Efficacy of a Behavioral Intervention to Reduce Skin Cancer Risk Among Patients

Duration: 2016 - Present
Funding: NIH/NCI
Principal Investigator: Kimberly Mallett


Skin cancer is the most common malignancy in the U.S. Its incidence and mortality from skin cancer are on the rise. Individuals can decrease their risk of skin cancer by engaging in protective behaviors such as limiting intentional and unintentional UV exposure, and wearing broad-spectrum sunscreens and protective clothing.

Despite knowing the risks and receiving dermatological care, many patients with and without a history of skin cancer frequently forget to use UV protection or fail to use it in an optimal manner to reduce their UV risk. To address these concerns, we developed a brief ABC intervention (Addressing Behavior Change) method.

The ABC intervention is designed to be delivered by dermatologists in the context of a routine office visit involving a skin examination. Our previous work has shown that dermatologists are highly motivated to deliver the intervention, quickly learn the requisite skills, deliver the intervention with fidelity, and retained knowledge, motivation, and skills over a 6-month period.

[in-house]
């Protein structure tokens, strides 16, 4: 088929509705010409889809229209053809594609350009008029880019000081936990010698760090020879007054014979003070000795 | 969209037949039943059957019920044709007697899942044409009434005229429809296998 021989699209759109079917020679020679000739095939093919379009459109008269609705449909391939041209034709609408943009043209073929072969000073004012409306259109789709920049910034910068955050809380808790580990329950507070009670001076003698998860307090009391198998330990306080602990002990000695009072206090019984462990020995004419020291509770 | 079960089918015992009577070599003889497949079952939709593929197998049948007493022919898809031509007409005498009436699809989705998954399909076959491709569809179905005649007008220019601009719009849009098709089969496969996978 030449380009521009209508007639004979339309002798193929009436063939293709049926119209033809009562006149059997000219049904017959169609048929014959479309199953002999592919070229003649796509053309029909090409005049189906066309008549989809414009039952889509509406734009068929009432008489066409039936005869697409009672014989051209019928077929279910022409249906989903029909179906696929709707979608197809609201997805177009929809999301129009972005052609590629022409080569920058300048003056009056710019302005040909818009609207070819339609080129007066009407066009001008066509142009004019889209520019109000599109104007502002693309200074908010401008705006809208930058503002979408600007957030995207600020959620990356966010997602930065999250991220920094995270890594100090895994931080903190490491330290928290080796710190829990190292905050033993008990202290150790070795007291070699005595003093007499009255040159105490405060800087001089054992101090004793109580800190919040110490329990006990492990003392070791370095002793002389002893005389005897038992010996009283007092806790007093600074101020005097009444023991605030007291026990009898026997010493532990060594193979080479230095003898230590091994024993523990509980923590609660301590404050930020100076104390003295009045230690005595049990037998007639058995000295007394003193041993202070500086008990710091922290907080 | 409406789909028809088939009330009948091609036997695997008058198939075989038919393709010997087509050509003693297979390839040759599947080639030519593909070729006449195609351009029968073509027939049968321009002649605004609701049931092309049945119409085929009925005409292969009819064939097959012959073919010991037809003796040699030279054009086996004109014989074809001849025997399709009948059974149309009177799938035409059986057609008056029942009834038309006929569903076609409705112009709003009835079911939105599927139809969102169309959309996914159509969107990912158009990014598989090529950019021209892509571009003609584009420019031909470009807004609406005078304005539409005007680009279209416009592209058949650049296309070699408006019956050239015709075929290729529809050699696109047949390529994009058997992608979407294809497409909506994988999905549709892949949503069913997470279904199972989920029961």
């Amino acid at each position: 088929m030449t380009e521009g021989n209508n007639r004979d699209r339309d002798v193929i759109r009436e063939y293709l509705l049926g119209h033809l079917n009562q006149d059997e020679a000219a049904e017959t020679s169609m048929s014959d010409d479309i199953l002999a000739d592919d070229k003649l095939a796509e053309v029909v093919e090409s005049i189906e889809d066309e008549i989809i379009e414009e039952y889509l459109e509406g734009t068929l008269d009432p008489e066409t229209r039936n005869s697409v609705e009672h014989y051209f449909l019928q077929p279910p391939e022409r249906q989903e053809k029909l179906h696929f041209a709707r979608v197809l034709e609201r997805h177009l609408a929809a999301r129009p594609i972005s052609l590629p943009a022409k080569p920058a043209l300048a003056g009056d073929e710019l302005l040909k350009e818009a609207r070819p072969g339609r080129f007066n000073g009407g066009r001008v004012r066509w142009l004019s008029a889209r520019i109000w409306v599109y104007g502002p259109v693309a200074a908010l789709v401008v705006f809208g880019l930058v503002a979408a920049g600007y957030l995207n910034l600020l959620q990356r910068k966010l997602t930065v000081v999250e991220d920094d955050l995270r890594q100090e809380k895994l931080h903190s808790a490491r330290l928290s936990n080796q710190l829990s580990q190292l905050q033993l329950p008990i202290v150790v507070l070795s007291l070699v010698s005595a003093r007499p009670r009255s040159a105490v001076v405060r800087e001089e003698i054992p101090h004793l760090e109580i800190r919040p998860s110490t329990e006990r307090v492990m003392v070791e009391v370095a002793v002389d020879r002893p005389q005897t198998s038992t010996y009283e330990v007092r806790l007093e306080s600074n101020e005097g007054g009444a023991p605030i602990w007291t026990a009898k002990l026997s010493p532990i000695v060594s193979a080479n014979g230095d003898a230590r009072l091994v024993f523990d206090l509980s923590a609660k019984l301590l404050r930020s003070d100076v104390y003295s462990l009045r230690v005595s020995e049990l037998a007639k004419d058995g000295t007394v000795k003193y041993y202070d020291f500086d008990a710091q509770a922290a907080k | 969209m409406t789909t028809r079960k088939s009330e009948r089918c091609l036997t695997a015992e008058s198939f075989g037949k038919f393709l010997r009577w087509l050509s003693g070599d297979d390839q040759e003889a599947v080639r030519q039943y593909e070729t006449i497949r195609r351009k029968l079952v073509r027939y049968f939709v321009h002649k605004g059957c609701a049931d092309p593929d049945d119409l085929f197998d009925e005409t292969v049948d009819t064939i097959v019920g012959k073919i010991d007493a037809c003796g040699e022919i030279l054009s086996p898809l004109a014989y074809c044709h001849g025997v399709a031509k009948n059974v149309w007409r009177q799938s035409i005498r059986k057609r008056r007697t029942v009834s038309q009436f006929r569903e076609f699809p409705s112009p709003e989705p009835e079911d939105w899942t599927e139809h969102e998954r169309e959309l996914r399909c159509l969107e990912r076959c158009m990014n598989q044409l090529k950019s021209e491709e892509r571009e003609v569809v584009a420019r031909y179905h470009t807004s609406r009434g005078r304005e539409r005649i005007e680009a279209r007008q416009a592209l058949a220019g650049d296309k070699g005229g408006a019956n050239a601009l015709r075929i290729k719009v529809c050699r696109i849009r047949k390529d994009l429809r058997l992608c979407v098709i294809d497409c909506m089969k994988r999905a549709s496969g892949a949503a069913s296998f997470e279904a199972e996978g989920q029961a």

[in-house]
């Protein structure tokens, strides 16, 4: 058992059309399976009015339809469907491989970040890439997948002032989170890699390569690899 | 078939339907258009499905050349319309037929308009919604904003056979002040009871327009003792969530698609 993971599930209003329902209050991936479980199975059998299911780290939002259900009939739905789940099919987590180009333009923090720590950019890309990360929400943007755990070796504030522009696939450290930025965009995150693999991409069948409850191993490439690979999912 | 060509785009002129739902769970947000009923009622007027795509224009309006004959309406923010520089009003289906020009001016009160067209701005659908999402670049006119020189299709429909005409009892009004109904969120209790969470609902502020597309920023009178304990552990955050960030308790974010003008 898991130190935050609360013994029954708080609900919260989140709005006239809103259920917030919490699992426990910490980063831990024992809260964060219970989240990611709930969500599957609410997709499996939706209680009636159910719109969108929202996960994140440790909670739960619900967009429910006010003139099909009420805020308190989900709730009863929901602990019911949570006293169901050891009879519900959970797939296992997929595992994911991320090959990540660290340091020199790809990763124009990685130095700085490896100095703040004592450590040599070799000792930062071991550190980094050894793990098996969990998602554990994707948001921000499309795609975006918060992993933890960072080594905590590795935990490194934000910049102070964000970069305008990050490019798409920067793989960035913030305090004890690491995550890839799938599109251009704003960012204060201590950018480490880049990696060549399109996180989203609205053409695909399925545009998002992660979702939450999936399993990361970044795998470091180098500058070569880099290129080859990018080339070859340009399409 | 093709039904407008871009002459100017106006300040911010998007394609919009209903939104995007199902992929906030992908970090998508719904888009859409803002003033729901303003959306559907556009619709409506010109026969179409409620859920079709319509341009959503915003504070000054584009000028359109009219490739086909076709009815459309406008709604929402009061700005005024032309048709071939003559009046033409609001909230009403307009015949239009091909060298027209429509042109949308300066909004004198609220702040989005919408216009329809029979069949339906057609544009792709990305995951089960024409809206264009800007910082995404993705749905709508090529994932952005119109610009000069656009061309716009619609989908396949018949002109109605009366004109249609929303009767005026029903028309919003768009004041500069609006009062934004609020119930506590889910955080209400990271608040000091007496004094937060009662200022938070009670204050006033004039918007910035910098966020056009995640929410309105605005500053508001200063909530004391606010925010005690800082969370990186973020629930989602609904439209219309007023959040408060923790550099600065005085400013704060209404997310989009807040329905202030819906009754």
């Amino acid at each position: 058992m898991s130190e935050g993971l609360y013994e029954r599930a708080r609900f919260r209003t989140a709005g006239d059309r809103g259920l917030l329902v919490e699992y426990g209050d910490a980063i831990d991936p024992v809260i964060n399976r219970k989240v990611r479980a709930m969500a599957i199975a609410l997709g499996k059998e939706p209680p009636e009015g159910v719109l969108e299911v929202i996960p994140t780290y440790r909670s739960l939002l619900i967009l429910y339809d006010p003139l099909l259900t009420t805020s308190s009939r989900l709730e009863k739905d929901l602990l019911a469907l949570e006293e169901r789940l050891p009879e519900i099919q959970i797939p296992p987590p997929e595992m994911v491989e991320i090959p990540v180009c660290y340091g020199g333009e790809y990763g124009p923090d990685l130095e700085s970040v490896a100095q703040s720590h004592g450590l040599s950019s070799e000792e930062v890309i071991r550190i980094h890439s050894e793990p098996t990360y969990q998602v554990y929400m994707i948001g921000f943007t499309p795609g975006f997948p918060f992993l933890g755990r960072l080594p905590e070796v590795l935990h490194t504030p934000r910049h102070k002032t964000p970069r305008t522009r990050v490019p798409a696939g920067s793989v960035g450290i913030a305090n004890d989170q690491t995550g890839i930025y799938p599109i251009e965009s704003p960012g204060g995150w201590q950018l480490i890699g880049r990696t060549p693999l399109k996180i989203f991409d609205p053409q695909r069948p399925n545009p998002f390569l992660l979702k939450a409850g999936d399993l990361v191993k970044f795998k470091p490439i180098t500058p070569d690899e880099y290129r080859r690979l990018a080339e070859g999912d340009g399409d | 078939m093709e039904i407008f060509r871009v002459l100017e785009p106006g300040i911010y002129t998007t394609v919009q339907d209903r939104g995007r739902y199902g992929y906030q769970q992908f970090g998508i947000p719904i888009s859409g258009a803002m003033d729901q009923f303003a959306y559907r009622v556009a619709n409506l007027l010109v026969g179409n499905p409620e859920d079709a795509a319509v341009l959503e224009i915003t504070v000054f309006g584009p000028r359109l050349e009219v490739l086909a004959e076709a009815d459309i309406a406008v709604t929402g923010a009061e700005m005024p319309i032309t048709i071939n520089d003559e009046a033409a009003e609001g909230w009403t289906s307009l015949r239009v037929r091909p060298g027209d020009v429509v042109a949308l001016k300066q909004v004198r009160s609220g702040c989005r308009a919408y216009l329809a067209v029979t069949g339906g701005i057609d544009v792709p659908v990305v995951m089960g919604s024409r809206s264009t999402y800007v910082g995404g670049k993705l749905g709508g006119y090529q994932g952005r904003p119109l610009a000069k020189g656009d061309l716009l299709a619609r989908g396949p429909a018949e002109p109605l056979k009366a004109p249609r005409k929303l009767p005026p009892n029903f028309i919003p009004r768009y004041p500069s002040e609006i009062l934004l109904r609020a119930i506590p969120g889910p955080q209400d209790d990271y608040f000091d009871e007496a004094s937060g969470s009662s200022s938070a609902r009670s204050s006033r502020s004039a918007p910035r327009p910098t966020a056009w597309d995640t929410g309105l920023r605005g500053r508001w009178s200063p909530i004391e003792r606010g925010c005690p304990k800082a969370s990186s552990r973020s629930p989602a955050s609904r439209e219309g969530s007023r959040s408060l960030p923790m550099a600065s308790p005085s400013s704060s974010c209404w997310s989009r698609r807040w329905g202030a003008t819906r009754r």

In this study, we are conducting an examination of the efficacy of the ABC intervention on patients’ motivations and behaviors, utilizing a prospective longitudinal design. Approximately 150 patients have been recruited to the study. One-half are being exposed to the ABC intervention and the other half are being exposed to treatment as usual (controls). Participants will complete surveys about their UV risk and protective behaviors at baseline (pre-intervention or treatment as usual) and at 1- and 3-month follow-ups.

Our goal is to influence the ability of dermatologists to influence patients’ behavior using a novel and brief behavioral intervention in the context of naturally occurring patient interactions.

Research Team